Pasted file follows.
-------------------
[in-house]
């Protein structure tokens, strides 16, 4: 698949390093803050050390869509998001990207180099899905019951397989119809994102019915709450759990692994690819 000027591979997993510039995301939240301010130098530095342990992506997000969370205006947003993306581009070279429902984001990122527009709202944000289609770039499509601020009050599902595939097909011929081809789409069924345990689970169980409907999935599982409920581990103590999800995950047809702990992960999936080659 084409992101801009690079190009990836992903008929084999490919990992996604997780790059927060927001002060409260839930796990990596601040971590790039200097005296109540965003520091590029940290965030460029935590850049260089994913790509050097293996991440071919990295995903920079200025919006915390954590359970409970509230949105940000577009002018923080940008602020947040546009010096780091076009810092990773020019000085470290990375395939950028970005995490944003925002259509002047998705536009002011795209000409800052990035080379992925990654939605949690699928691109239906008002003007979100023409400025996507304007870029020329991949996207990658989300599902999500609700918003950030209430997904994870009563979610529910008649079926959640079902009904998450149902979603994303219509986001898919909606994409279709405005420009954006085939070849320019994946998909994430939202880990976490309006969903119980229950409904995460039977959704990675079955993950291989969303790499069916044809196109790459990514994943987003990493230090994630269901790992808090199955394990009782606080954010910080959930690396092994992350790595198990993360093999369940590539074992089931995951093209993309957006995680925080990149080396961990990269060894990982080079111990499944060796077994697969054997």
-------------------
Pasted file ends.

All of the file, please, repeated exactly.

[in-house]
């Protein structure tokens, strides 16, 4: 698949390093803050050390869509998001990207180099899905019951397989119809994102019915709450759990692994690819 000027591979997993510039995301939240301010130098530095342990992506997000969370205006947003993306581009070279429902984001990122527009709202944000289609770039499509601020009050599902595939097909011929081809789409069924345990689970169980409907999935599982409920581990103590999800995950047809702990992960999936080659 084409992101801009690079190009990836992903008929084999490919990992996604997780790059927060927001002060409260839930796990990596601040971590790039200097005296109540965003520091590029940290965030460029935590850049260089994913790509050097293996991440071919990295995903920079200025919006915390954590359970409970509230949105940000577009002018923080940008602020947040546009010096780091076009810092990773020019000085470290990375395939950028970005995490944003925002259509002047998705536009002011795209000409800052990035080379992925990654939605949690699928691109239906008002003007979100023409400025996507304007870029020329991949996207990658989300599902999500609700918003950030209430997904994870009563979610529910008649079926959640079902009904998450149902979603994303219509986001898919909606994409279709405005420009954006085939070849320019994946998909994430939202880990976490309006969903119980229950409904995460039977959704990675079955993950291989969303790499069916044809196109790459990514994943987003990493230090994630269901790992808090199955394990009782606080954010910080959930690396092994992350790595198990993360093999369940590539074992089931995951093209993309957006995680925080990149080396961990990269060894990982080079111990499944060796077994697969054997």